Local “News” Channel Prefers Dead Woman to a Live Detroit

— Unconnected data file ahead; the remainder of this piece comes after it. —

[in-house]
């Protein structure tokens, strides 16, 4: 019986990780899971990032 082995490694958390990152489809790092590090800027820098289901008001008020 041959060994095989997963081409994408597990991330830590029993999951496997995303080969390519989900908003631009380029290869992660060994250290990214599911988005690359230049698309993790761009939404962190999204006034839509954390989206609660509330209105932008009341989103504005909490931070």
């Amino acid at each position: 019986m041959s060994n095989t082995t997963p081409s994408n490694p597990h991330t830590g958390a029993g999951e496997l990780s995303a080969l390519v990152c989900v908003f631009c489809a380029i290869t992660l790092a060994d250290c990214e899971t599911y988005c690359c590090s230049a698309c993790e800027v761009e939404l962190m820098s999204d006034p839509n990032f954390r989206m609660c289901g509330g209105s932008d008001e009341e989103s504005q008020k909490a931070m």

Tara Grant is dead. Detroit is not. There is a difference between life and death, but somebody needs to tell the news stations. So it was 7 o’clock Tuesday night and I was sitting in front of the television waiting for Mayor Kwame Kilpatrick to deliver his 2007 State of the City address. The word was that this could very well be the best speech of his relatively young career. By now everyone knows the man can talk, which doesn’t automatically mean the man can deliver, but there was still this feeling that the mayor just might turn on the juice tonight. And for sure, make no mistake about it, if there ever was a time when the mayor needed to come on strong and shine like the North Star, this was that time. So there I was, watching Channel 7, when suddenly, barely 15 minutes into what turned out to be an address of just over an hour, the Channel 7 News team decides to cut and run to yet another story about Tara Grant. Tara Grant who is still dead. And not only is she still dead, but the gory details of her senselessly brutal death will do absolutely nothing to help the City of Detroit. Her death offers no revitalization plans. Her corpse will not be offering police protection to devastated Detroit neighborhoods. She is simply dead. But for some reason Channel 7 doesn’t want her to be dead, I suspect out of some morbid fear that if they relent and allow the woman to rest in pieces (I’m sorry, I know that’s cold-blooded, but I just can’t tell you how sick I am of this story) then they will be forced to cover actual news that matters. My wife, equally outraged, was yelling down the stairs that she was shutting down the box and going immediately to WDET, the local public radio channel, which is by far the best source for real news in the whole city. But then I switched over to Channel 4 and was pleasantly surprised to see that someone over there had the common sense to realize that this wasn’t just “some speech”. This was the “State of the City” address, given by the mayor of our city during a time when our city, county, and state are facing economic challenges the likes of which, as he himself said, haven’t been seen here since the Great Depression. And potential economic collapse is just one of the challenges we face. You know, it really doesn’t matter what you think of the mayor. That is, if you really care about this city. This is, as the saying goes, do-or-die time. This is save ourselves or drown ourselves and forever hold our peace time. This is our city, man, our city. At this point, as far as I’m concerned, caring about where we live should no longer be optional. For Detroiters, Detroit love should be mandatory. So for Channel 7 to ditch the State of the City address in favor of running around like an alley dog sniffing behind the cold, stinking remains of a dead woman was, well, what’s that smell like to you? Meanwhile, Mayor Kilpatrick brought it home when he pointed out that more cops on the street will not serve as a miracle cure for the recent explosion of crime in Detroit – even though he has returned all laid-off cops back to active duty and said he plans to hire 200 more officers on top of that. But in the end, as he said, we in Detroit need to deal with the fact that it’s Us killing Us (NOTE: since the publication date of this story, a related article in Wayne State Univerity’s student newspaper The South End reports that, at least according to the police department’s press secretary, “nonfatal shootings have decreased by 28 percent and homicides have decreased by 17 percent”) and in a city that is nearly 90 percent African American, it’s not that difficult to figure out which “Us” he’s referring to. If we don’t get a handle on this thing, then we will ultimately be the ones responsible for wiping ourselves out. The crime part of what the mayor talked about resonated with me most because, as he also said, no amount of beautiful seeds will have a chance of ever bearing more than a bare survival minimum of fruit unless the crime issue is dealt with. The crime issue is also tied into the neighborhood revitalization issue, which is so critical to Detroit’s rebirth. Hooray for the Riverwalk, for the lofts, for so many signs of green struggling through the cracked cement, but it’s time to take care of the regular folk. I completely understand the need to attract the money folks because I understand mathmatics and economics. You can’t build a tax base off of broke and hungry. But broke and hungry needs a better life too. The other great point the mayor rammed home, and that I firmly believe, was that there will be absolutely no Michigan recovery without Detroit leading the charge. We’re not called the Motor City for nothing. Detroit is the engine under Michigan’s hood. We pump the gas through the veins, and we always have. Of course it’s true that we need the suburbs and the rest of the state for a lot of things. That’s obvious. But what too many outside of Detroit don’t want to acknowledge is that they need Detroit more than they realize. If Detroit sinks, Michigan is coming right on down with us. I read one comment where someone said he should have talked more about the importance – actually urgent need for – a rgional mass transportation system. Whoever said that is absolutely right. Those who say that the mayor has always been long on great rhetoric are also right. But to ignore what’s been accomplished, even if it’s not enough, is volunteering for blindness just to win your argument. Sure, the mayor missed some things. He will continue to miss things and he will continue to screw up on occasion. Count on it. But Kilpatrick is our mayor, not our saviour. Just remember that. But enough of that. What’s the latest on Tara Grant? Those civic-minded types (and political junkies) who would like to read Mayor Kilpatrick’s speech in its entirety can view it right here on our site, right here in this “Detroit Issues” section.